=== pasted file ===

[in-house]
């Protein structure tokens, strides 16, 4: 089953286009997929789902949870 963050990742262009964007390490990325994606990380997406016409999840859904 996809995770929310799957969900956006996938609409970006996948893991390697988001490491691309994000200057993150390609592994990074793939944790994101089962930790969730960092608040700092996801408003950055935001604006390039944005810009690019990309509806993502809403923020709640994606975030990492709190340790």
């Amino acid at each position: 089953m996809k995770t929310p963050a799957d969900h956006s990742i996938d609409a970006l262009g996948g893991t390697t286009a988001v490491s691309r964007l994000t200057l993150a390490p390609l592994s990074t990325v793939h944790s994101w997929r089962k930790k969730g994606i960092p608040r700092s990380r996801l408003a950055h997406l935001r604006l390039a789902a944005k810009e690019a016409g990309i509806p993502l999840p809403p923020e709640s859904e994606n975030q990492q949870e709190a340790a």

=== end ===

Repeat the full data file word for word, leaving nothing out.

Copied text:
[in-house]
């Protein structure tokens, strides 16, 4: 089953286009997929789902949870 963050990742262009964007390490990325994606990380997406016409999840859904 996809995770929310799957969900956006996938609409970006996948893991390697988001490491691309994000200057993150390609592994990074793939944790994101089962930790969730960092608040700092996801408003950055935001604006390039944005810009690019990309509806993502809403923020709640994606975030990492709190340790």
């Amino acid at each position: 089953m996809k995770t929310p963050a799957d969900h956006s990742i996938d609409a970006l262009g996948g893991t390697t286009a988001v490491s691309r964007l994000t200057l993150a390490p390609l592994s990074t990325v793939h944790s994101w997929r089962k930790k969730g994606i960092p608040r700092s990380r996801l408003a950055h997406l935001r604006l390039a789902a944005k810009e690019a016409g990309i509806p993502l999840p809403p923020e709640s859904e994606n975030q990492q949870e709190a340790a």